PRINT PAGEFederal Jury Finds a Miami Jeweler and His Family's Jewelry Supply Company Not Guilty of Money Laundering
MIAMI - March 3, 2005 - After three weeks of trial, Black, Srebnick, Kornspan & Stumpf partners Roy Black and Howard Srebnick left federal prosecutors stunned as a Miami jury found Rosenthal Jewelers Supply Corporation, its owner Raphael Adouth and sales manager Lourdes Challiol not guilty on all eight counts of money laundering. The prosecution charged that the company and its employees had knowingly accepted more than $8,000,000 in drug cash as payment for gold bullion.
Rosenthal Jewelers is one of the largest jewelry supply companies in the country, servicing customers in the southeast United States and Latin America. Its founder, Luis Rosenthal, was a Hungarian Jewish watchmaker who emigrated to Cuba in the 1920s and started the company by selling watch parts that he imported from Switzerland. After fleeing Castro's regime in Cuba in the 1960s, he restarted the business in Miami with his son-in-law, Enrique. Grandson Raphael, former president of The Shul of Bal Harbor, took over the family business in 1987. The company, whose yearly sales have grown to $6 million, offers tens of thousands of products to watchmakers and jewelry manufacturers.
Due to having a large clientele of gold customers from Colombia who paid in cash, the Internal Revenue Service and other agencies targeted the company for three years, orchestrating a taped sting operation - dubbed by the government as "Goldstar" - in which an undercover agent and confidential informant posed as customers interested in buying gold.
The government's case crumbled during Black's textbook cross-examination of the undercover IRS agent, whose credibility was shattered by evidence that he was lying to the jury, that he and his fellow federal agents had used trickery and deceit to manipulate company employees, and that they knew that the confidential informant had targeted Raphael "the Jew." Black and Srebnick hammered away at the IRS undercover agents' callous display of dishonesty and disrespect for the law and the government's shameful insensitivity in choosing "Goldstar" as the name of the sting operation targeting "the Jew," reminding the jury of the movie "Schindler's List," the Academy Award winning portrayal of how the Nazis forced Jews to wear the gold star of David as they were herded into concentration camps for execution during the Holocaust.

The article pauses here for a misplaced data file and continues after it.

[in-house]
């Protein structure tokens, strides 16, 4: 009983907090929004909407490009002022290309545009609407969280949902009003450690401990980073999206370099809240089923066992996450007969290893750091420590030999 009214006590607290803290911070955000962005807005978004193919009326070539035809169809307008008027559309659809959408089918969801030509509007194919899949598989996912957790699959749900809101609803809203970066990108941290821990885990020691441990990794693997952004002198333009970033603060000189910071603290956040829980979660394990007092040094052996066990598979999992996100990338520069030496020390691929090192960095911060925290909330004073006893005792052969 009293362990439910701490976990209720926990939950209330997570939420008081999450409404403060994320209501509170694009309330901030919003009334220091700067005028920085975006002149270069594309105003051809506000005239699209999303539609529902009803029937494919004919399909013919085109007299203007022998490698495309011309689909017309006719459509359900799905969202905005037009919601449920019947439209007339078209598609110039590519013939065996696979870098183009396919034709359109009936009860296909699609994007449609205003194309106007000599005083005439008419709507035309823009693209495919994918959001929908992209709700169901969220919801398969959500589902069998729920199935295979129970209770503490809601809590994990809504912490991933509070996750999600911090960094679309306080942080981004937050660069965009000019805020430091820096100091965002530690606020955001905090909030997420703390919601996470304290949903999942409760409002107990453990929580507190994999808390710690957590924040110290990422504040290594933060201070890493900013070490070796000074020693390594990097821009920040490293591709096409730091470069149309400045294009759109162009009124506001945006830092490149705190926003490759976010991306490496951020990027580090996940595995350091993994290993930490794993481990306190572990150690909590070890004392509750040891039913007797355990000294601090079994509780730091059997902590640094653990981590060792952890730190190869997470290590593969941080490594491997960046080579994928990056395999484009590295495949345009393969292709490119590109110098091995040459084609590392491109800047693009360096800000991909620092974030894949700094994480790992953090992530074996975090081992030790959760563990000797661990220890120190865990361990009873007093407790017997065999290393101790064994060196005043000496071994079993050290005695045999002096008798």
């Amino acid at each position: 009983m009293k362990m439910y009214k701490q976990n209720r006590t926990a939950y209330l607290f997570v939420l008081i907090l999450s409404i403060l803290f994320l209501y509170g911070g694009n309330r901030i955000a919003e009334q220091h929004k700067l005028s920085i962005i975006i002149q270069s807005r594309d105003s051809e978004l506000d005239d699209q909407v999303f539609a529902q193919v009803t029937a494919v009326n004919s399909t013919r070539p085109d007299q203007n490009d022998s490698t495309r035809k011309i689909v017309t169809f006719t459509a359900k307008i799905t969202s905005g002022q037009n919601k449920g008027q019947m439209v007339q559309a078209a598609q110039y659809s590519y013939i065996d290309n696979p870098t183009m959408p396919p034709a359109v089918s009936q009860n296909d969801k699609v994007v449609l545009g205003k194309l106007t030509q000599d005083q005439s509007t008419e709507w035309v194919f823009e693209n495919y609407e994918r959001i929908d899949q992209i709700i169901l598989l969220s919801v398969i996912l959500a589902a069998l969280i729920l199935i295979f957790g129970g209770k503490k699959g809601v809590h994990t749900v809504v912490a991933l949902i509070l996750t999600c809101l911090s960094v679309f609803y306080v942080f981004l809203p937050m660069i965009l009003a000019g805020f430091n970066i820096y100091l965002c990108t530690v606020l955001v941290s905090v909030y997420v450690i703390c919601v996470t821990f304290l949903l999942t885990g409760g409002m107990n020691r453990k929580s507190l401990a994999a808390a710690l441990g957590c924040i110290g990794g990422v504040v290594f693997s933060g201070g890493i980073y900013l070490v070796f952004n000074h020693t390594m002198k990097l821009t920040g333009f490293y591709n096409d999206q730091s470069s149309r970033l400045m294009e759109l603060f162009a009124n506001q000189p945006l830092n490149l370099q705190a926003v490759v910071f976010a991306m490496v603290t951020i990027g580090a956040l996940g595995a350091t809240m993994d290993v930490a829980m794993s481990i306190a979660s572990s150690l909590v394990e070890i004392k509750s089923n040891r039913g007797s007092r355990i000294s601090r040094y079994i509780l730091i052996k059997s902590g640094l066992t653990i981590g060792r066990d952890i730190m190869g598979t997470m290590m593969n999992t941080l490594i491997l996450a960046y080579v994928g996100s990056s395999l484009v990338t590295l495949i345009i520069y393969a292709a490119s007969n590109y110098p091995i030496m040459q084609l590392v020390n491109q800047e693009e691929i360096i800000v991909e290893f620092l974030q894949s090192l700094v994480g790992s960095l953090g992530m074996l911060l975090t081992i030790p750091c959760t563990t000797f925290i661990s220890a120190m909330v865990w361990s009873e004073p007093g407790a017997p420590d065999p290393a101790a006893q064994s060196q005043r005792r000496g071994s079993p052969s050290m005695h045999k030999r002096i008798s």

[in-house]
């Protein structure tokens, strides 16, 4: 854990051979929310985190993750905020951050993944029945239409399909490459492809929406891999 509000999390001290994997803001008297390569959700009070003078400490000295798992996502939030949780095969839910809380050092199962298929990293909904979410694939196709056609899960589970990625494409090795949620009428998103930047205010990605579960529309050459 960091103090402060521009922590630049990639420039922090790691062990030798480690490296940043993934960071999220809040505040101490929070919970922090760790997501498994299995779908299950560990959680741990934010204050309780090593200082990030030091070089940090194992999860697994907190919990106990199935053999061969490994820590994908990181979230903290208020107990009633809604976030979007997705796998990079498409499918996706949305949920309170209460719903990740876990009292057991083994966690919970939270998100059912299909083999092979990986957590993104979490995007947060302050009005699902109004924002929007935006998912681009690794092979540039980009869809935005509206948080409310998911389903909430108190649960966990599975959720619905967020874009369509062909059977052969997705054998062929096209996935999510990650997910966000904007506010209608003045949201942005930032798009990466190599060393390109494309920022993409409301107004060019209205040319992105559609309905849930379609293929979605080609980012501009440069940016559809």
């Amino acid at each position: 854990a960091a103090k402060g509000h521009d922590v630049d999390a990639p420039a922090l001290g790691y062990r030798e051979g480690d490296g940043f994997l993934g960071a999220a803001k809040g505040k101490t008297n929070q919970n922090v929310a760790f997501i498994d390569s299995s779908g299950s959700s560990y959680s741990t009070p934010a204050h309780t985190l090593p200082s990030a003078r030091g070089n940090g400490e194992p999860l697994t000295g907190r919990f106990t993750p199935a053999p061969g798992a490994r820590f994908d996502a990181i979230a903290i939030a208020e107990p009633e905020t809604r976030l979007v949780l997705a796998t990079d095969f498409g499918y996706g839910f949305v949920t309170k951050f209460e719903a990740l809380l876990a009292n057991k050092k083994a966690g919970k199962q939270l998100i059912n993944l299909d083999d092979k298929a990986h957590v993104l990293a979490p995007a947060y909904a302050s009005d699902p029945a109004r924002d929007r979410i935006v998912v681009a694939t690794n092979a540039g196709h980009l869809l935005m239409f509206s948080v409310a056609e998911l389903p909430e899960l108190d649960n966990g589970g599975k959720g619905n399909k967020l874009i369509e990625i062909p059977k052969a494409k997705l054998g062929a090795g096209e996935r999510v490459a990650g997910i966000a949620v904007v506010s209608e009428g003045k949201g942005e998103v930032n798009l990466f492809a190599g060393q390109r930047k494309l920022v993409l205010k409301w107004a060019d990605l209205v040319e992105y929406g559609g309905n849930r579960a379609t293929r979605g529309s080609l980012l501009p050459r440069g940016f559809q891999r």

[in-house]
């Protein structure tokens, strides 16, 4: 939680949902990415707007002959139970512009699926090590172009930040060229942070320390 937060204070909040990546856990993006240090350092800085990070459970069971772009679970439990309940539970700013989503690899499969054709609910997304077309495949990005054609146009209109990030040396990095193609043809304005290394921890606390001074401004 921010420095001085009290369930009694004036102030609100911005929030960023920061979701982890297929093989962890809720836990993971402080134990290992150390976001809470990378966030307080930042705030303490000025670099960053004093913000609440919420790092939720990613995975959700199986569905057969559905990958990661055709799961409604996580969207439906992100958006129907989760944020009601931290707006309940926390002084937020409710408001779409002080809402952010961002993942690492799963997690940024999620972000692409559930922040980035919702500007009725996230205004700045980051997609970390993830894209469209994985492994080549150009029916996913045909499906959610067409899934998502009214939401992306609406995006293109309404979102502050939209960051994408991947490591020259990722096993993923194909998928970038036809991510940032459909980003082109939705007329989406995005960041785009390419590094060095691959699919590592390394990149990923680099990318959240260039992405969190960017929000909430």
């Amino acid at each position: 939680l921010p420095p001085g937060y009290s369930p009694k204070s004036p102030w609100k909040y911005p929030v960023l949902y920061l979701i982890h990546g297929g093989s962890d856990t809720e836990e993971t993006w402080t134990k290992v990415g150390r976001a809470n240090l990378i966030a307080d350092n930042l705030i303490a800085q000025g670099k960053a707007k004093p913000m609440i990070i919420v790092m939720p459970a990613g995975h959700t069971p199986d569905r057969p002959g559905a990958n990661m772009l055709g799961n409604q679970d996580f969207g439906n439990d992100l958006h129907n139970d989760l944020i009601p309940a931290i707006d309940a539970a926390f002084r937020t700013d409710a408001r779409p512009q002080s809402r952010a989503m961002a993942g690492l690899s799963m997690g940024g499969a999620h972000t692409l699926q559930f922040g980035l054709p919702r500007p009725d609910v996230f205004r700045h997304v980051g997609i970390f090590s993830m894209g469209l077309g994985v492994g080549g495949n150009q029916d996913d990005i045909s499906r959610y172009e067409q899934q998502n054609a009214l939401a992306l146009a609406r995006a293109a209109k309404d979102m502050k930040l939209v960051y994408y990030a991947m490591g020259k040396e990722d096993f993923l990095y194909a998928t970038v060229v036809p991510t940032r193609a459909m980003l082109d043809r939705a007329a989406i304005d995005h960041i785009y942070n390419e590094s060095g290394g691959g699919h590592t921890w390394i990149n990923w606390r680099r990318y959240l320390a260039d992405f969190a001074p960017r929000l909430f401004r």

In their closing arguments, Black and Srebnick highlighted that the third-generation family business had deposited every cash dollar in the bank, declared and paid all of its taxes, and rigorously complied with all of the IRS' rules and regulations.
Miami attorney Jane Moscowitz represented Lourdes Challiol and Miami attorneys Mark Schnapp and Stephen Binhak were co-counsel for Rosenthal Jewelers Supply Corporation.
Black, one of the nation's premier criminal defense and civil trial attorneys with more than 35 years of experience, has represented such high-profile clients as William Kennedy Smith and artist Peter Max. He was recently announced managing partner of "The Law Firm," NBC's alternative drama series that features real lawyers competing against each other while trying real court cases with judges and juries, resulting in outcomes that will be final, legal and binding. In addition, he currently serves as an NBC News legal analyst, appearing regularly on "The Today Show" and other NBC and MSNBC news programs. Black has also taught advanced criminal evidence at the University of Miami School of Law for more than 30 years, and is the author of "Black's Law," a book that recounts the strategies he employed to safeguard the freedom of four clients.
Srebnick, who is best known for his successful defense of N.F.L. Pro Bowl Wide Receiver Tony Martin in 1999 following a 3-week federal trial in Miami, is the youngest board member of the 10,000-member National Association of Criminal Defense Lawyers (NACDL), the nation's premier criminal defense organization. He is also the co-chair of NACDL's Lawyer Assistance Strike Force, defending fellow lawyers facing subpoenas or sanctions in connection with their zealous advocacy. A mentor and role model for other aspiring criminal defense lawyers, Srebnick has readily accepted invitations to teach on lawyer ethics, trying criminal cases and briefing appeals. He also currently teaches "Situational Ethics in the Adversarial System of Justice" at the University of Miami School of Law.
Famous for its high-profile criminal defense and civil litigation work, Black, Srebnick, Kornspan & Stumpf, P.A., handles select criminal and civil matters throughout the United States. For further information on Black, Srebnick, Kornspan & Stumpf, P.A., see www.royblack.com. The firm's office is at 201 S. Biscayne Blvd., Suite 1300, Miami, FL 33131. Telephone: 305-371-6421; Fax: 305-358-2006.
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